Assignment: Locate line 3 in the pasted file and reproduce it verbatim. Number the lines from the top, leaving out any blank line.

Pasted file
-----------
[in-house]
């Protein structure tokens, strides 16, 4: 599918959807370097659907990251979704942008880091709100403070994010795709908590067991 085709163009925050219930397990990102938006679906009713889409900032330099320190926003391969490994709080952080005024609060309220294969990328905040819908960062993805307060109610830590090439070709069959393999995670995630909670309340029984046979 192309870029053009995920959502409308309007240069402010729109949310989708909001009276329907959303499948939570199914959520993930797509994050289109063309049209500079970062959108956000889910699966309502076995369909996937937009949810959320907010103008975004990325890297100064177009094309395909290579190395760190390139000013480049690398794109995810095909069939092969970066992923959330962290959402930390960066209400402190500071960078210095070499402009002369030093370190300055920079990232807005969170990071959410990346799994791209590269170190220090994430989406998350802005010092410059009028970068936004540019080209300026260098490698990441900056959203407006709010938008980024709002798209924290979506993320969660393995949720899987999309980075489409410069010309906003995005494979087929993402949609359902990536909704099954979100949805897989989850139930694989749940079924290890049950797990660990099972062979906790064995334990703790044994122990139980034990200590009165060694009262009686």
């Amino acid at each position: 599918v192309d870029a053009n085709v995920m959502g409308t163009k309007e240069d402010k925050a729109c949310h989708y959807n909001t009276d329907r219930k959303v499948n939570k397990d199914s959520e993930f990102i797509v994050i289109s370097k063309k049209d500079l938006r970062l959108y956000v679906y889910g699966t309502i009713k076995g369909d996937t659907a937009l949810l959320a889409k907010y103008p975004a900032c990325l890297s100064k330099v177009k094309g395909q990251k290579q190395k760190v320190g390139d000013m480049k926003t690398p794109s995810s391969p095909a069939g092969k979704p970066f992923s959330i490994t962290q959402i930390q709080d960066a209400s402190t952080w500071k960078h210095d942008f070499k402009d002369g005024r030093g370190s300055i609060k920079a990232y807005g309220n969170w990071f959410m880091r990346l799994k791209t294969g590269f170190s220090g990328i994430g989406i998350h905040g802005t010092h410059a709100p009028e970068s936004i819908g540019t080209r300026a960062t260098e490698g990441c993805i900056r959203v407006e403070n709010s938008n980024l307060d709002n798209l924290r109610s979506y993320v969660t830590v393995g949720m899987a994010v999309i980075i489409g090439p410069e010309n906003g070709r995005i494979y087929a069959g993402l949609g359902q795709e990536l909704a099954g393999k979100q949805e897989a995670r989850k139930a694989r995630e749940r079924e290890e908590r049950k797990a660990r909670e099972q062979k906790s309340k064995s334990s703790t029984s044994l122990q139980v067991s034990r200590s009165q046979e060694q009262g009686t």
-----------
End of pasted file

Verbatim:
């Amino acid at each position: 599918v192309d870029a053009n085709v995920m959502g409308t163009k309007e240069d402010k925050a729109c949310h989708y959807n909001t009276d329907r219930k959303v499948n939570k397990d199914s959520e993930f990102i797509v994050i289109s370097k063309k049209d500079l938006r970062l959108y956000v679906y889910g699966t309502i009713k076995g369909d996937t659907a937009l949810l959320a889409k907010y103008p975004a900032c990325l890297s100064k330099v177009k094309g395909q990251k290579q190395k760190v320190g390139d000013m480049k926003t690398p794109s995810s391969p095909a069939g092969k979704p970066f992923s959330i490994t962290q959402i930390q709080d960066a209400s402190t952080w500071k960078h210095d942008f070499k402009d002369g005024r030093g370190s300055i609060k920079a990232y807005g309220n969170w990071f959410m880091r990346l799994k791209t294969g590269f170190s220090g990328i994430g989406i998350h905040g802005t010092h410059a709100p009028e970068s936004i819908g540019t080209r300026a960062t260098e490698g990441c993805i900056r959203v407006e403070n709010s938008n980024l307060d709002n798209l924290r109610s979506y993320v969660t830590v393995g949720m899987a994010v999309i980075i489409g090439p410069e010309n906003g070709r995005i494979y087929a069959g993402l949609g359902q795709e990536l909704a099954g393999k979100q949805e897989a995670r989850k139930a694989r995630e749940r079924e290890e908590r049950k797990a660990r909670e099972q062979k906790s309340k064995s334990s703790t029984s044994l122990q139980v067991s034990r200590s009165q046979e060694q009262g009686t």